Jacques, sorry for the late reply, I’ve been swamped with work. But yes you can get your TESOL certificate here at Blendex, https://www.idiomasblendex.com/tefl-tesol-course/, that’s where I got mine. And yes, you’ll live a very comfortable life here with $3,000 USD/month. I think you’ll be just fine! Haha.
Thank you sooo much, Andrew. I am very grateful for the info.
No problem, thank you!
Thank you for posting this! I’ve been considering teaching English abroad and found this to be very interesting and informative. A couple of questions:
Did you complete some kind of teaching certificate, like a TEFL or CELTA? Is there an on-site program for one of these in Medellín?
Also, do you think it’s realistic to try and make a living only teaching English in Medellín (without another job)? I have a couple of friends there and would love to give it a go in a city where I would at least know a few people.
1. Yes I got the TESOL. I did it here in Medellin through Blendex. They now offer certification courses. Check em out: https://www.idiomasblendex.com/tefl-tesol-course/
2. Yes you can make a living by teaching in Medellin. It’s just that it’s very unlikely that you’ll be living in areas like El Poblado, Patio Bonito, Manila or Laureles. You’ll have to live in lower income neighborhoods. Neighborhoods like La Floresta, Calazans, Belen, Robledo, or neighborhoods near downtown, there are many.
If I were you I’d get my certificate and apply to online teaching jobs in Asia or the Middle East were you get paid 3 to 5 times more than you would here in Medellin. Hit up my brother Francisco, he does that: https://www.facebook.com/FranciscoJMacia
Thanks for this incredible resource. I’ve just arrived in Medellin a few days ago and am searching for work. I’ve got my CELTA, but only one job under my belt so far. Hopefully something comes through!
I’m sure something will turn up. The CELTA should open doors.
Hi Andrew. Thanks for the article.
I taught English to 5th graders in Rome years ago. I’ve spent the last seven years writing business training courses for companies like Google and Bank of America. I’m also a graduate from a top US university. So the point of this babbling…would I still need a TEFL certificate in your opinion. I don’t need to teach full-time — just enough for spending money. Best, Alex.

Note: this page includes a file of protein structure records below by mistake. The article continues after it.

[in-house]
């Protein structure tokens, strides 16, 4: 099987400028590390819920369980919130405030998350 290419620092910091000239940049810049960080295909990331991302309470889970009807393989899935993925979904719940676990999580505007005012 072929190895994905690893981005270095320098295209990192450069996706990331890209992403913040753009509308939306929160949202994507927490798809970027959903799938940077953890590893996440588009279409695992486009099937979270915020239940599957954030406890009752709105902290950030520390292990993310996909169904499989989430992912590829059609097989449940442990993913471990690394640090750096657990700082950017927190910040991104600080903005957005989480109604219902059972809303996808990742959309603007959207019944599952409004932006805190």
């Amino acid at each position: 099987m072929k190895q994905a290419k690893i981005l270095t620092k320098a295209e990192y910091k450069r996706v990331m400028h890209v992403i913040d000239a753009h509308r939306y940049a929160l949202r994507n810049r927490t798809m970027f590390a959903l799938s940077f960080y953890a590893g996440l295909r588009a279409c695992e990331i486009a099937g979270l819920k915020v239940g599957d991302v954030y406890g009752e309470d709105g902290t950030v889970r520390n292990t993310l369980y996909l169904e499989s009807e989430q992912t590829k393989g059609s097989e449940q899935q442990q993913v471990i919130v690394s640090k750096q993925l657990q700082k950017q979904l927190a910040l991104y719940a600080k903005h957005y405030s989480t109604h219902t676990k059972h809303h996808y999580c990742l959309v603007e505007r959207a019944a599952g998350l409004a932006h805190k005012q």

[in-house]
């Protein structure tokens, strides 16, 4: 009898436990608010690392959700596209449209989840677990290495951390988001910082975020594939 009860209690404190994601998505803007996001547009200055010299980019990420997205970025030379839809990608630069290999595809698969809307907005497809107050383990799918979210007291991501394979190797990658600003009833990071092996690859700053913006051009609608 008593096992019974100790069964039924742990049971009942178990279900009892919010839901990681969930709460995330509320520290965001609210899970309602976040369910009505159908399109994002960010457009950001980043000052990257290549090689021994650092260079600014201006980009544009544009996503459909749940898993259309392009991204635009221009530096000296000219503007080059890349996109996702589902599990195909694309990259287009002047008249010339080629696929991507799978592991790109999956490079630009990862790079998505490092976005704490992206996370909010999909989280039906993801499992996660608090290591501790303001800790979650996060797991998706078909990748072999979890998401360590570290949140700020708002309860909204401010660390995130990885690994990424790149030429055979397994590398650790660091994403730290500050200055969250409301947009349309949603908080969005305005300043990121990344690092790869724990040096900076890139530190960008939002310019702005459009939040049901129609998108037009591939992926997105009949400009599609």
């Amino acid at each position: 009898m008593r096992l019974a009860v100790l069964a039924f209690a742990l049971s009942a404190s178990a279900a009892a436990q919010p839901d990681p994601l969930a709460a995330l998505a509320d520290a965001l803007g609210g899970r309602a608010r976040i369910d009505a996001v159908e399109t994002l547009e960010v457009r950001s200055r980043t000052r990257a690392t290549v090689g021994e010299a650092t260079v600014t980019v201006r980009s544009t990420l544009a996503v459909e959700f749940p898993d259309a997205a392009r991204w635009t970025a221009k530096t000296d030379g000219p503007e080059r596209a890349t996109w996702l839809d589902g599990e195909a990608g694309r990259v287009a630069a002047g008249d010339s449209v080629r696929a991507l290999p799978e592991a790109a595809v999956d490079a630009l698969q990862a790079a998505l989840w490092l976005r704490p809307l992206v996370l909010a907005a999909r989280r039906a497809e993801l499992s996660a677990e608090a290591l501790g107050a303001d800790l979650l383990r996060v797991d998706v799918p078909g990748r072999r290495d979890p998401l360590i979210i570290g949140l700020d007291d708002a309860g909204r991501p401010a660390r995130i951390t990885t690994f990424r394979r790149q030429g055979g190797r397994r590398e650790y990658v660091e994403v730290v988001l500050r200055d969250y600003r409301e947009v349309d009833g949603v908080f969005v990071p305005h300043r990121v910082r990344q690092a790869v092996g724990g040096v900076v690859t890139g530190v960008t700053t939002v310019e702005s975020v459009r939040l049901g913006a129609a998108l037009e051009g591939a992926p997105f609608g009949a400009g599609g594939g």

As a follow-up: I too don’t like the “classroom model” of say and repeat. My professional experience has learners “doing” rather than letting their information go through one ear, etc. I’m concerned that a TEFL degree/training will focus on the old ways and not the “doing” ways that put students into an environment where they can begin experiencing a language in settings and situations that are both engaging and memorable.
Hi Alex, great question. So the answer is, no. You do not need a certificate to teach English. However, be aware that any school that hires you without certification is probably not a certified school, and will probably not be paying you very much. Perhaps $10,000 to $15,000 pesos per hour. You could also pick up your own private students and charge for conversation classes. Usually, those pay better. Therefore, if you’d like to get better pay with a certified school (by the secretary of education) then it’s best to either have a teaching certificate like the TESOL or a pedagogical degree. Moreover, certification courses teach you how to prepare for 2-hour classes via lesson planning, which I found to be imperative. If you’ve got the time and money to take a certification course, do it.
Hey, I can´t even begin to tell you how helpful this is! I recently got the urge to live in Medellín and have been looking for job options to do while I am there ever since. I have been working for an online language school and make a pretty decent salary, which is why I am not sure if it would be a better idea to keep doing this job or find a different job while I am there. Another option that I am considering is keeping the job that I have and finding a communications-related job that I can do as well (For career development). As you can tell, I still have a lot of things to figure out, haha. I speak both English and Spanish fluently which I have been told can be of great help when looking for a job in Colombia, so there is that. Anyways, I really appreciated this post and am excited to learn more about this beautiful country on my first visit which will be this August. ¡Saludos!